Dramaturgy and Architecture addresses theatre's contribution to the way we think about the buildings and spaces we inhabit. It discusses in detail ways in which theatre and performance have critiqued and intervened in everyday spaces, modelled our dreams or fears and made proposals for the future.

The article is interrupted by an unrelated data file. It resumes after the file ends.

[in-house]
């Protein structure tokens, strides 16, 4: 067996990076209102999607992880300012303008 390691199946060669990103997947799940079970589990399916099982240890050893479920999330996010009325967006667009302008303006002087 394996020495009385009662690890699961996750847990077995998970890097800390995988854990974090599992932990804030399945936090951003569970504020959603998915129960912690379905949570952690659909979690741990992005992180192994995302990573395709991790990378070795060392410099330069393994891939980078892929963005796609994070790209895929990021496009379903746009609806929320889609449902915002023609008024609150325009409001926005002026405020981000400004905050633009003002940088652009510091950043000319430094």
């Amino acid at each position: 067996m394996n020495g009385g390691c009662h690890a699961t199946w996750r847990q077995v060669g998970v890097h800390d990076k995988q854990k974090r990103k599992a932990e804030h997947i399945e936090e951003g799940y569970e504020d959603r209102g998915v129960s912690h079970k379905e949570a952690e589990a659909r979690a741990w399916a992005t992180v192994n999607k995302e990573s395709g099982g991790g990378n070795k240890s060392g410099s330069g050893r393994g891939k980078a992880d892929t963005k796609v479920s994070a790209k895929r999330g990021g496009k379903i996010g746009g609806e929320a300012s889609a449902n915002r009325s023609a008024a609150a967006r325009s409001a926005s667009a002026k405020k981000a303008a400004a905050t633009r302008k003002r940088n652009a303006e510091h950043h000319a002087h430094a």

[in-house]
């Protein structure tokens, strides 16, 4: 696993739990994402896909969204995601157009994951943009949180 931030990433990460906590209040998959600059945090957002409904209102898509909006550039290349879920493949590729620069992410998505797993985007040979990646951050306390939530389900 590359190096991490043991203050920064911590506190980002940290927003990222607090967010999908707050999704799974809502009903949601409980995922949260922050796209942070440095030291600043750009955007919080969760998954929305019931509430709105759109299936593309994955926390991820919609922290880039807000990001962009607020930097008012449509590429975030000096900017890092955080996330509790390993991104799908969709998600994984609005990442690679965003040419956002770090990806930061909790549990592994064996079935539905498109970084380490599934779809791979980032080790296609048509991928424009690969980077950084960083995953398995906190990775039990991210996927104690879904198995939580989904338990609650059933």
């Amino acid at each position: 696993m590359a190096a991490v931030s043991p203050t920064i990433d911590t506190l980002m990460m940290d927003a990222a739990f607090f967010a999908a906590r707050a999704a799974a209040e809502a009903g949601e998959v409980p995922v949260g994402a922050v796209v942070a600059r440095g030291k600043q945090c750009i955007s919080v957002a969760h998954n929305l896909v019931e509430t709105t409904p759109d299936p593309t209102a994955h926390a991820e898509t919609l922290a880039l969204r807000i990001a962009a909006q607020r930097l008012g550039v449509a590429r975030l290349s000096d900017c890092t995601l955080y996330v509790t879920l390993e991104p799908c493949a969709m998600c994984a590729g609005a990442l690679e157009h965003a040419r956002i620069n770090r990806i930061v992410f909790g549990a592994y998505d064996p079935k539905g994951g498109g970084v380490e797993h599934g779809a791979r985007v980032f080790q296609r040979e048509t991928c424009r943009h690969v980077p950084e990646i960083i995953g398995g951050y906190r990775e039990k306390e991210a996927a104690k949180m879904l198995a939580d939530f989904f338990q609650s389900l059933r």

Cathy Turner examines the tensions that are inherent in considering the architectural aspects of dramaturgy, where the stage appears as a constellation of objects, figures and structures. She concludes that where theatre meets architecture in re-imagining the world, it tends to shimmer between criticism, warning and proposal. The book takes an inclusive approach, connecting the plays of Ibsen and Shaw to the concerns of later-devised and visual dramaturgies. It digs into the history of site-based and visual theatre in a postdramatic mode, articulating the ways in which it is informed by the work of the Russian Constructivists, Bauhaus artists, Situationists and others. New material on theatre in British Garden Cities is set alongside a discussion of the more famous work by Jaques-Dalcroze in Germany's Gartenstadt Hellerau. The well-known site-specific work of Brith Gof is unusually approached through a focus on the contribution of co-director Cliff McLucas. Recent and in some cases little known works by The Builders Association, Ant Hampton and Tim Etchells, Krzyztof Wodiczko, Robert Wilson, NVA and Wrights & Sites are described in detail.